One of the themes of these Safety Moments is that different industries have much in common. Therefore, a safety program that works for one industry is likely to be useful and relevant in another. Certainly, each industry has its own specific issues that are not shared with others (some of these are described in Safety Moment #8: “But We’re Different, You Know”). But, as a generalization, different industries have much in common.
The principles that lie behind process safety management (PSM) are used in related business areas, such as pipelines and power generation. What may be surprising, however, is the degree to which these principles apply to industries that have no chemical processing or energy management component. One example is the railroad industry.
One of the central safety problems that railroaders face is the fact that trains and automobiles potentially meet one another at one of a multitude of railroad crossings. This problem is not one that the process or energy industries face to any significant degree. Most process plants are contained within a fence, and members of the public can only reach offshore facilities by boat. Therefore, the potential for an accident involving an automobile driven by a civilian is minimal.
Yet, the principles of risk management and process safety management can be used to analyze the chronic problem of train/automobile collisions. The accident shown in the YouTube video is representative of the problems to do with railroad crossings. The sequence of events was as follows:
- A car was turning left at a busy railroad crossing.
- It got stuck between the tracks and could not escape.
- The people in the car got away from the scene.
- The police arrived. Nevertheless, there was not sufficient time for the oncoming train to stop.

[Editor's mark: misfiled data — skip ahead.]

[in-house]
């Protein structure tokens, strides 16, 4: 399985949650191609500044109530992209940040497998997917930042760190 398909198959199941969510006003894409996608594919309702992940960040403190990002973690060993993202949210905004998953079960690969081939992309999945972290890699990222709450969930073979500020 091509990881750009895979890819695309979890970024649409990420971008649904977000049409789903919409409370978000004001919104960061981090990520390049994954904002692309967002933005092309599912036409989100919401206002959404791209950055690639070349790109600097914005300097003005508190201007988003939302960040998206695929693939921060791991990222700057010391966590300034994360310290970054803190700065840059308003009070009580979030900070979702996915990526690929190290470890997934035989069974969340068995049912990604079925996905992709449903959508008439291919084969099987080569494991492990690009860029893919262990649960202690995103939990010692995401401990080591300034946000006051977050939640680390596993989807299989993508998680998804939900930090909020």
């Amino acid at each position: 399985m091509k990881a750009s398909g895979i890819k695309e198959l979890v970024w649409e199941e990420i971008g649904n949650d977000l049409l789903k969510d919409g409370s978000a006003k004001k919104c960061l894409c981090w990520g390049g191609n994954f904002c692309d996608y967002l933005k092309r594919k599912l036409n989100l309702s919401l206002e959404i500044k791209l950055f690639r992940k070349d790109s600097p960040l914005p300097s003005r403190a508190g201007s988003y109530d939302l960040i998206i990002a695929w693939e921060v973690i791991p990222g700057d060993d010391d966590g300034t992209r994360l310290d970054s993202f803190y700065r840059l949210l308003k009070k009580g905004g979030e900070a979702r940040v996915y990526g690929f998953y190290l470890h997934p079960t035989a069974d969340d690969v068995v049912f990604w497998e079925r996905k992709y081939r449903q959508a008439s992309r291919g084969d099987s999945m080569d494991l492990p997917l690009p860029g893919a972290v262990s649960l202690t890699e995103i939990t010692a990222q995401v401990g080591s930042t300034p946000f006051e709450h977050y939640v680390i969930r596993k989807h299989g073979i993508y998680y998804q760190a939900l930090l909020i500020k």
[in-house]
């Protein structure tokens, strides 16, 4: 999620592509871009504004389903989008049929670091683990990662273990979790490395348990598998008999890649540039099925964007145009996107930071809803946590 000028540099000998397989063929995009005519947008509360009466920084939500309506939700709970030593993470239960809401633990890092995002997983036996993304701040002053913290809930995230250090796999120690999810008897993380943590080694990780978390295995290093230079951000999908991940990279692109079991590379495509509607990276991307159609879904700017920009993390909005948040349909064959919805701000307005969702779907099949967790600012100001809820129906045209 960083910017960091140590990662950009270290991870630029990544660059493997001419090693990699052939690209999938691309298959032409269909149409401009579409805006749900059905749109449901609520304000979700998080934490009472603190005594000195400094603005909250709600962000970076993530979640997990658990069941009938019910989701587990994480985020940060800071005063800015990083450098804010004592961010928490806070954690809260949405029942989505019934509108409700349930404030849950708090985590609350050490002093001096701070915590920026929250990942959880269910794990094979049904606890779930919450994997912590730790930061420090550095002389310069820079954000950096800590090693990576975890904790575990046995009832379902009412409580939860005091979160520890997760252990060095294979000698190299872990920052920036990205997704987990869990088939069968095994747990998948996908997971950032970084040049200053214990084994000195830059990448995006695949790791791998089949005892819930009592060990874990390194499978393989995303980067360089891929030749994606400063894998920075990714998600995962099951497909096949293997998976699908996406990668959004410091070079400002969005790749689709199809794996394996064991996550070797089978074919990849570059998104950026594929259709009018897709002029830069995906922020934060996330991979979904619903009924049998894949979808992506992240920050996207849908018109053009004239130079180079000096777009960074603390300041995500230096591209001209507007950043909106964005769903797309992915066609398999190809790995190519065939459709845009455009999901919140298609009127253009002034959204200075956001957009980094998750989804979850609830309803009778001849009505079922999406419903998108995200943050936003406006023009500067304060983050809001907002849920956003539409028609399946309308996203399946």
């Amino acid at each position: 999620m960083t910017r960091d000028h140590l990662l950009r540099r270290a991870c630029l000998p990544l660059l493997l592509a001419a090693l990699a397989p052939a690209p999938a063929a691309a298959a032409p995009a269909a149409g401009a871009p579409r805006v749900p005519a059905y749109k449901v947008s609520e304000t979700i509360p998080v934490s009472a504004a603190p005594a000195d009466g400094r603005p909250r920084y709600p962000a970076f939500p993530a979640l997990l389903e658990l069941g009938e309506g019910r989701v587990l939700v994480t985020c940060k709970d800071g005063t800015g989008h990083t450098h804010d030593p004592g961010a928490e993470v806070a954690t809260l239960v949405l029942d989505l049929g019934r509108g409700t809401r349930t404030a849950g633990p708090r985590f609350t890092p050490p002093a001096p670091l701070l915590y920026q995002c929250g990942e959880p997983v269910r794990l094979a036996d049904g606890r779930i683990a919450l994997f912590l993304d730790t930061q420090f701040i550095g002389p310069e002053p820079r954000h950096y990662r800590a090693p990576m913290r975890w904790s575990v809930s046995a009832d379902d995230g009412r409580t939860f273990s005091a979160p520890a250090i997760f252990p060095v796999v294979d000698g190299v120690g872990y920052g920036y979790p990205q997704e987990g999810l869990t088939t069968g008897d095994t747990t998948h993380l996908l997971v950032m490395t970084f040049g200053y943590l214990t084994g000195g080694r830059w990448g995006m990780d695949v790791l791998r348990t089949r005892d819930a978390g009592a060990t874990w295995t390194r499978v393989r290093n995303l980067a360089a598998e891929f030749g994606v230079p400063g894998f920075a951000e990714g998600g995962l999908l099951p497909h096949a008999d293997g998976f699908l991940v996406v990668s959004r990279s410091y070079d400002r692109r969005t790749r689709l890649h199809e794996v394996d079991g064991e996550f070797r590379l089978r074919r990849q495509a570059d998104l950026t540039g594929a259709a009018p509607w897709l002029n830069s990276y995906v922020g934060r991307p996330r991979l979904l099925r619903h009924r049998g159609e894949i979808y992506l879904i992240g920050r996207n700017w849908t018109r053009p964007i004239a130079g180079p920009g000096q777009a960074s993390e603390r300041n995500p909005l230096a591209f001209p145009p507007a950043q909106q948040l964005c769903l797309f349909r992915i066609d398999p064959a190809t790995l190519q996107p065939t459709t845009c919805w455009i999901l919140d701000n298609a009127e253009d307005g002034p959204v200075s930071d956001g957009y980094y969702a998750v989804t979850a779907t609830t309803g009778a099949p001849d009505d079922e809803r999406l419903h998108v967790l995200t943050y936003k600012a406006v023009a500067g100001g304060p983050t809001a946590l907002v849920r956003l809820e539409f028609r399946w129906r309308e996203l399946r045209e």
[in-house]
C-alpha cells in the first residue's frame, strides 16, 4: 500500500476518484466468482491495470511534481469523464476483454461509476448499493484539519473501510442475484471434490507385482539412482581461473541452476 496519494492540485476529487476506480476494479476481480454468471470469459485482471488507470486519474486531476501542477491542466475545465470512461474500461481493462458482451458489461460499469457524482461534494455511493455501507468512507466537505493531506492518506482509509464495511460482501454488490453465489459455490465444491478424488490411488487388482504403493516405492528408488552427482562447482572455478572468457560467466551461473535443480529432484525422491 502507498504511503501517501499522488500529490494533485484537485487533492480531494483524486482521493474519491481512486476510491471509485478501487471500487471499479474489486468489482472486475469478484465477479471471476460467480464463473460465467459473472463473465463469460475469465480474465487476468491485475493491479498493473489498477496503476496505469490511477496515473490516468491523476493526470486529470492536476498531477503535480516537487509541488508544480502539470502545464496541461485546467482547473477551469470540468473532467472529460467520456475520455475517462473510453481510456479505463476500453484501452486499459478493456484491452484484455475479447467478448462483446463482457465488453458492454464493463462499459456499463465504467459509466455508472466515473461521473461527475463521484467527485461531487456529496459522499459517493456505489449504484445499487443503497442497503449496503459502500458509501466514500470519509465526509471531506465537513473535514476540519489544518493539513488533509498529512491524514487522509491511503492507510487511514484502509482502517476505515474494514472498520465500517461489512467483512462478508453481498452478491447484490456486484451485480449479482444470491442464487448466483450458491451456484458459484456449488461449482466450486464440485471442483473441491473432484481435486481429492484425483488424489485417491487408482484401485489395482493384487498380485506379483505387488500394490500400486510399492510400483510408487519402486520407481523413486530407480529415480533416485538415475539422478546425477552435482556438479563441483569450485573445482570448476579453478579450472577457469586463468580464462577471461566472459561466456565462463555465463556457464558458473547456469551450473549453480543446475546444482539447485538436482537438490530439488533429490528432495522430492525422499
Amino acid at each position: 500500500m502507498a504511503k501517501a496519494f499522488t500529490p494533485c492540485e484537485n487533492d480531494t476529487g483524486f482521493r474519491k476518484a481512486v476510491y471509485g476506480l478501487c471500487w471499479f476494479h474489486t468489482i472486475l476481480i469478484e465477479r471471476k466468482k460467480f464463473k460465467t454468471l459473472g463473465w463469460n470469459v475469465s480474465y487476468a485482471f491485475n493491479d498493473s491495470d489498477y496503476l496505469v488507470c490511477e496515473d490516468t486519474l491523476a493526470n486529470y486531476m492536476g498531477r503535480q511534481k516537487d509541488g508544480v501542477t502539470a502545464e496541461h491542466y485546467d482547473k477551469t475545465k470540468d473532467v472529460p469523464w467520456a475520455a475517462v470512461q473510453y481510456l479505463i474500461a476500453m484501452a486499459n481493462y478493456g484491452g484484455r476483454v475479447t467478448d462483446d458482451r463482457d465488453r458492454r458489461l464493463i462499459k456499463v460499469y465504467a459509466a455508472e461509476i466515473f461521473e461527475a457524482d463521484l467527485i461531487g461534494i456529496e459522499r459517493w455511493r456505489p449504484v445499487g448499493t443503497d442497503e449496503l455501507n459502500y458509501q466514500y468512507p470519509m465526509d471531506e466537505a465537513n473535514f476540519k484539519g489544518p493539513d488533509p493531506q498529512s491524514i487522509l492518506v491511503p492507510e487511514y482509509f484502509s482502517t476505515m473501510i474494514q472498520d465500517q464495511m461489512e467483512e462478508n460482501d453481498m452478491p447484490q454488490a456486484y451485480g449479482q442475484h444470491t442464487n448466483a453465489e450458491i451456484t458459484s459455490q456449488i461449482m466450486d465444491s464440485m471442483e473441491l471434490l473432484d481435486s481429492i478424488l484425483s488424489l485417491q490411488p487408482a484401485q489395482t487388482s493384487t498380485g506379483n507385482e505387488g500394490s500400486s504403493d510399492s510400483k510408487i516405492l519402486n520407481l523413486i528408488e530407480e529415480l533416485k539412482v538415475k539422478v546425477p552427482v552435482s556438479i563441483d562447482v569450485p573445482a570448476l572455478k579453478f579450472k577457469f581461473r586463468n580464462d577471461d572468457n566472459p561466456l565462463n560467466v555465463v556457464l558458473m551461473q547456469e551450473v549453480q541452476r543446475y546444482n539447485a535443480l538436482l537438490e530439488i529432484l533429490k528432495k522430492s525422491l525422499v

- The train hit the car.
The natural response to such events is to talk about “driver error”. Those conducting the incident investigation will look at possibilities such as:
- Simple carelessness;
- The driver may have been inebriated;
- It was not clear to the driver that there were two tracks.
- The driver was in a rush to make an appointment;
- The driver was using a mobile phone while the car was moving;
- and so on.
Obviously, the driver was in error. So, there is a call for more visible yellow lines on the road, more warning signs and a general push toward making drivers become “more careful”. But, by jumping immediately to the conclusion that the issue is one of “driver error” the number of potential recommendations is constrained. Thus, we may be missing the opportunity to fundamentally improve the safety of the crossings. A formal risk analysis may provide more useful insights.
Formal Risk Analysis
Those who work within the discipline of process safety understand that risk consists of four elements:
- A hazard — a situation that has the potential to cause harm. The hazard in this case consists of automobiles and trains being in the same place, potentially at the same time. Removal of the hazard is the only way of reducing risk to zero.